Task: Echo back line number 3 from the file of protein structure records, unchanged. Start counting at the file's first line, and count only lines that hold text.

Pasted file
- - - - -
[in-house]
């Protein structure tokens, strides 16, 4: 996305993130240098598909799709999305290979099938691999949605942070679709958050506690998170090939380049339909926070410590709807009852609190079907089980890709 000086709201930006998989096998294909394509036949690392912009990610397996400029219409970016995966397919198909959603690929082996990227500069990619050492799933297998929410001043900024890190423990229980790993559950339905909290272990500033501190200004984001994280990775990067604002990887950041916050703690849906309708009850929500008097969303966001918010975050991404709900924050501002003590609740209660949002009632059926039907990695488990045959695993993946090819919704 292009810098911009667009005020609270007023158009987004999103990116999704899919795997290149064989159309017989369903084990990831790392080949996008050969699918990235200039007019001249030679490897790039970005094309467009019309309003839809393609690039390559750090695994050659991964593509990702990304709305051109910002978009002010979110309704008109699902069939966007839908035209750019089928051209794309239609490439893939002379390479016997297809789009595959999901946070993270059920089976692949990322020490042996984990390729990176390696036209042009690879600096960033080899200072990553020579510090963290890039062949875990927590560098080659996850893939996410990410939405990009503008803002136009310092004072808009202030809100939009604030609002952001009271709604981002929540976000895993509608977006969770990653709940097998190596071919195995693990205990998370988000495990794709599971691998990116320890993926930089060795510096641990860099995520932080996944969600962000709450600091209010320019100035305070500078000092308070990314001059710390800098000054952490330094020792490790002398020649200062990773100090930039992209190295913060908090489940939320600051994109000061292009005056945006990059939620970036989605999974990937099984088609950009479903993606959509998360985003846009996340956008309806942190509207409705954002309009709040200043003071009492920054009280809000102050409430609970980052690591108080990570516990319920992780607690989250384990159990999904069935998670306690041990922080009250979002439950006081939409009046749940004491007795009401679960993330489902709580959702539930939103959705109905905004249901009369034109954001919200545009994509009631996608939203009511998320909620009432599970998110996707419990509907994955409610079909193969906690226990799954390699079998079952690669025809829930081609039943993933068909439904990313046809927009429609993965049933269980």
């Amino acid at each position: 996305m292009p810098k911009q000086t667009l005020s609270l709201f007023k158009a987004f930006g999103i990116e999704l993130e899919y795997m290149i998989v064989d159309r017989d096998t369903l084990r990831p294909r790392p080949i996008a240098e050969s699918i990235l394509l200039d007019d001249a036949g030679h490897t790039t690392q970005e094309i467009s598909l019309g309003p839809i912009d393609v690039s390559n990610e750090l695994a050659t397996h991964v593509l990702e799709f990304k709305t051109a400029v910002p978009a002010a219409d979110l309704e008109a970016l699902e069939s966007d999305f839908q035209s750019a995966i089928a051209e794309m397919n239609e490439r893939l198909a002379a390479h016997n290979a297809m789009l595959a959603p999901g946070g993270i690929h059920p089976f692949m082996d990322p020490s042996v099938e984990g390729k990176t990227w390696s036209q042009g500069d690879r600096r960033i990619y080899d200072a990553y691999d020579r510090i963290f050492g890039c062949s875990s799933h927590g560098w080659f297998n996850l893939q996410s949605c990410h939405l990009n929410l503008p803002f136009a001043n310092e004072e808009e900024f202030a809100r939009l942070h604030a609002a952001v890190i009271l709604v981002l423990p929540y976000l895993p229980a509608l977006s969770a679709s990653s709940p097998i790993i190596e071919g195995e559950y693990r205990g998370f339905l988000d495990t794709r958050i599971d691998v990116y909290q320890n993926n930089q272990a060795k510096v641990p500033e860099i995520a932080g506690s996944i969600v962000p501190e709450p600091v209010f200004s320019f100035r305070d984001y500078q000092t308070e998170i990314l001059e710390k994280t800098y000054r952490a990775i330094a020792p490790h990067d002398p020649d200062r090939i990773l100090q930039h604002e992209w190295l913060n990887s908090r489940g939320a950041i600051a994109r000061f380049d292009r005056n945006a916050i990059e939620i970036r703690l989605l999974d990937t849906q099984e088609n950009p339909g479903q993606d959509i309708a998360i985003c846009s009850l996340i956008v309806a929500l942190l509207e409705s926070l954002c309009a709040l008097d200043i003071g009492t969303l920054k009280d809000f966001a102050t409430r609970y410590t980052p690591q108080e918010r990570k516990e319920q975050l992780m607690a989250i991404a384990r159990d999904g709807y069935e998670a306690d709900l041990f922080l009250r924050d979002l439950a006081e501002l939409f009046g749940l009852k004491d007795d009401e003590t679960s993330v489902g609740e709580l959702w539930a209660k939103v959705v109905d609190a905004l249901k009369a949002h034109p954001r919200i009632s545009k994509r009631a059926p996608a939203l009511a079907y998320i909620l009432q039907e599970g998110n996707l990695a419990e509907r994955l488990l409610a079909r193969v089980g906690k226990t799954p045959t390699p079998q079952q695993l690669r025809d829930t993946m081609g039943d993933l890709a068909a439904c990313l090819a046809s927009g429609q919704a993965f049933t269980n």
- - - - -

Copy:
């Amino acid at each position: 996305m292009p810098k911009q000086t667009l005020s609270l709201f007023k158009a987004f930006g999103i990116e999704l993130e899919y795997m290149i998989v064989d159309r017989d096998t369903l084990r990831p294909r790392p080949i996008a240098e050969s699918i990235l394509l200039d007019d001249a036949g030679h490897t790039t690392q970005e094309i467009s598909l019309g309003p839809i912009d393609v690039s390559n990610e750090l695994a050659t397996h991964v593509l990702e799709f990304k709305t051109a400029v910002p978009a002010a219409d979110l309704e008109a970016l699902e069939s966007d999305f839908q035209s750019a995966i089928a051209e794309m397919n239609e490439r893939l198909a002379a390479h016997n290979a297809m789009l595959a959603p999901g946070g993270i690929h059920p089976f692949m082996d990322p020490s042996v099938e984990g390729k990176t990227w390696s036209q042009g500069d690879r600096r960033i990619y080899d200072a990553y691999d020579r510090i963290f050492g890039c062949s875990s799933h927590g560098w080659f297998n996850l893939q996410s949605c990410h939405l990009n929410l503008p803002f136009a001043n310092e004072e808009e900024f202030a809100r939009l942070h604030a609002a952001v890190i009271l709604v981002l423990p929540y976000l895993p229980a509608l977006s969770a679709s990653s709940p097998i790993i190596e071919g195995e559950y693990r205990g998370f339905l988000d495990t794709r958050i599971d691998v990116y909290q320890n993926n930089q272990a060795k510096v641990p500033e860099i995520a932080g506690s996944i969600v962000p501190e709450p600091v209010f200004s320019f100035r305070d984001y500078q000092t308070e998170i990314l001059e710390k994280t800098y000054r952490a990775i330094a020792p490790h990067d002398p020649d200062r090939i990773l100090q930039h604002e992209w190295l913060n990887s908090r489940g939320a950041i600051a994109r000061f380049d292009r005056n945006a916050i990059e939620i970036r703690l989605l999974d990937t849906q099984e088609n950009p339909g479903q993606d959509i309708a998360i985003c846009s009850l996340i956008v309806a929500l942190l509207e409705s926070l954002c309009a709040l008097d200043i003071g009492t969303l920054k009280d809000f966001a102050t409430r609970y410590t980052p690591q108080e918010r990570k516990e319920q975050l992780m607690a989250i991404a384990r159990d999904g709807y069935e998670a306690d709900l041990f922080l009250r924050d979002l439950a006081e501002l939409f009046g749940l009852k004491d007795d009401e003590t679960s993330v489902g609740e709580l959702w539930a209660k939103v959705v109905d609190a905004l249901k009369a949002h034109p954001r919200i009632s545009k994509r009631a059926p996608a939203l009511a079907y998320i909620l009432q039907e599970g998110n996707l990695a419990e509907r994955l488990l409610a079909r193969v089980g906690k226990t799954p045959t390699p079998q079952q695993l690669r025809d829930t993946m081609g039943d993933l890709a068909a439904c990313l090819a046809s927009g429609q919704a993965f049933t269980n």